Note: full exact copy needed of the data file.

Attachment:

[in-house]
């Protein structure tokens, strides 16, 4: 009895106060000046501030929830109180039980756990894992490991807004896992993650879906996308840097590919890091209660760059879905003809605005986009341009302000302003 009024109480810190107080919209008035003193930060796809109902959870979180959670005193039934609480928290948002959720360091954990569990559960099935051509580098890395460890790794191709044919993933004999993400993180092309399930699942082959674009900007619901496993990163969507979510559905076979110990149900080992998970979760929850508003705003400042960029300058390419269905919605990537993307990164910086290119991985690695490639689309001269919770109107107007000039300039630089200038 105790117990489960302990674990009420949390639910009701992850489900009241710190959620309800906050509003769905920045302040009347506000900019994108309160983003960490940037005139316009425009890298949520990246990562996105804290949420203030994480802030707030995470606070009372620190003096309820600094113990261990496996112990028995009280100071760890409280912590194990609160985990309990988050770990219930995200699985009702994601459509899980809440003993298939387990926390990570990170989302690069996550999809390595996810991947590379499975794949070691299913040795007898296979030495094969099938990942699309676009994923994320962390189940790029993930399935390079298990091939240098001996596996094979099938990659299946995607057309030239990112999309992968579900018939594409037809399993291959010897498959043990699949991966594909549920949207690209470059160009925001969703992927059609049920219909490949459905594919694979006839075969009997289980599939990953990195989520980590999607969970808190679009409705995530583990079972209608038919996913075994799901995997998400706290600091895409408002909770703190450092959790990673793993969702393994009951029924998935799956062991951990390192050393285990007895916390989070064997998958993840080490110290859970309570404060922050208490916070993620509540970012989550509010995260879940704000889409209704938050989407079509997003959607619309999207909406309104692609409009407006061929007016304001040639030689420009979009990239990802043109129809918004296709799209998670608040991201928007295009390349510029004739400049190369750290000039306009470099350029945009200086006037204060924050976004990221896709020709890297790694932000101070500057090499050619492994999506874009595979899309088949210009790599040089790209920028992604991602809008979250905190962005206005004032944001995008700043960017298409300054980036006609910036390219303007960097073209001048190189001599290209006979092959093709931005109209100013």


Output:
[in-house]
């Protein structure tokens, strides 16, 4: 009895106060000046501030929830109180039980756990894992490991807004896992993650879906996308840097590919890091209660760059879905003809605005986009341009302000302003 009024109480810190107080919209008035003193930060796809109902959870979180959670005193039934609480928290948002959720360091954990569990559960099935051509580098890395460890790794191709044919993933004999993400993180092309399930699942082959674009900007619901496993990163969507979510559905076979110990149900080992998970979760929850508003705003400042960029300058390419269905919605990537993307990164910086290119991985690695490639689309001269919770109107107007000039300039630089200038 105790117990489960302990674990009420949390639910009701992850489900009241710190959620309800906050509003769905920045302040009347506000900019994108309160983003960490940037005139316009425009890298949520990246990562996105804290949420203030994480802030707030995470606070009372620190003096309820600094113990261990496996112990028995009280100071760890409280912590194990609160985990309990988050770990219930995200699985009702994601459509899980809440003993298939387990926390990570990170989302690069996550999809390595996810991947590379499975794949070691299913040795007898296979030495094969099938990942699309676009994923994320962390189940790029993930399935390079298990091939240098001996596996094979099938990659299946995607057309030239990112999309992968579900018939594409037809399993291959010897498959043990699949991966594909549920949207690209470059160009925001969703992927059609049920219909490949459905594919694979006839075969009997289980599939990953990195989520980590999607969970808190679009409705995530583990079972209608038919996913075994799901995997998400706290600091895409408002909770703190450092959790990673793993969702393994009951029924998935799956062991951990390192050393285990007895916390989070064997998958993840080490110290859970309570404060922050208490916070993620509540970012989550509010995260879940704000889409209704938050989407079509997003959607619309999207909406309104692609409009407006061929007016304001040639030689420009979009990239990802043109129809918004296709799209998670608040991201928007295009390349510029004739400049190369750290000039306009470099350029945009200086006037204060924050976004990221896709020709890297790694932000101070500057090499050619492994999506874009595979899309088949210009790599040089790209920028992604991602809008979250905190962005206005004032944001995008700043960017298409300054980036006609910036390219303007960097073209001048190189001599290209006979092959093709931005109209100013």